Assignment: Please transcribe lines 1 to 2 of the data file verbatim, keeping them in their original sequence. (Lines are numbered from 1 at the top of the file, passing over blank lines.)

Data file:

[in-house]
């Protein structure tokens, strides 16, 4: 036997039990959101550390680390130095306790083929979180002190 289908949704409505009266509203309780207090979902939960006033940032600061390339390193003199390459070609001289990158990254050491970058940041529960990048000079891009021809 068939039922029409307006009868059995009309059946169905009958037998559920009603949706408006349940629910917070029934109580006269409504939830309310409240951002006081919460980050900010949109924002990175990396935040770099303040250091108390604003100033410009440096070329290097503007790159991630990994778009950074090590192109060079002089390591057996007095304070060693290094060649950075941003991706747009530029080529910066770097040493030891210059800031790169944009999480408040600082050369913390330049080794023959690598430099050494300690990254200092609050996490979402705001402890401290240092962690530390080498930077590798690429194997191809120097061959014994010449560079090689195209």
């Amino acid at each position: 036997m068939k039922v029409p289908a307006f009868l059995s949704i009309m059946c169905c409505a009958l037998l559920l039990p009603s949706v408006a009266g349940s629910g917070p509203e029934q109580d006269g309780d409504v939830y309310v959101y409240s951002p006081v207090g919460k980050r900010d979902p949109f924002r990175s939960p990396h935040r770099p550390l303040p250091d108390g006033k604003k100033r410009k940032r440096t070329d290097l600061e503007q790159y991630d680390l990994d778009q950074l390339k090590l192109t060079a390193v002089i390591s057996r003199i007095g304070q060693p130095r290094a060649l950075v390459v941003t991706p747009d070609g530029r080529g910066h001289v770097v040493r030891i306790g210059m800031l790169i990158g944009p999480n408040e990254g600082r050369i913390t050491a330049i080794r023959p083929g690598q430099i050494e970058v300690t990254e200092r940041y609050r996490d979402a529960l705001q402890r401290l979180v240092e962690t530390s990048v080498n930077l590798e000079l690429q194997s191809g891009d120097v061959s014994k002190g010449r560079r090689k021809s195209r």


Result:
[in-house]
């Protein structure tokens, strides 16, 4: 036997039990959101550390680390130095306790083929979180002190 289908949704409505009266509203309780207090979902939960006033940032600061390339390193003199390459070609001289990158990254050491970058940041529960990048000079891009021809 068939039922029409307006009868059995009309059946169905009958037998559920009603949706408006349940629910917070029934109580006269409504939830309310409240951002006081919460980050900010949109924002990175990396935040770099303040250091108390604003100033410009440096070329290097503007790159991630990994778009950074090590192109060079002089390591057996007095304070060693290094060649950075941003991706747009530029080529910066770097040493030891210059800031790169944009999480408040600082050369913390330049080794023959690598430099050494300690990254200092609050996490979402705001402890401290240092962690530390080498930077590798690429194997191809120097061959014994010449560079090689195209």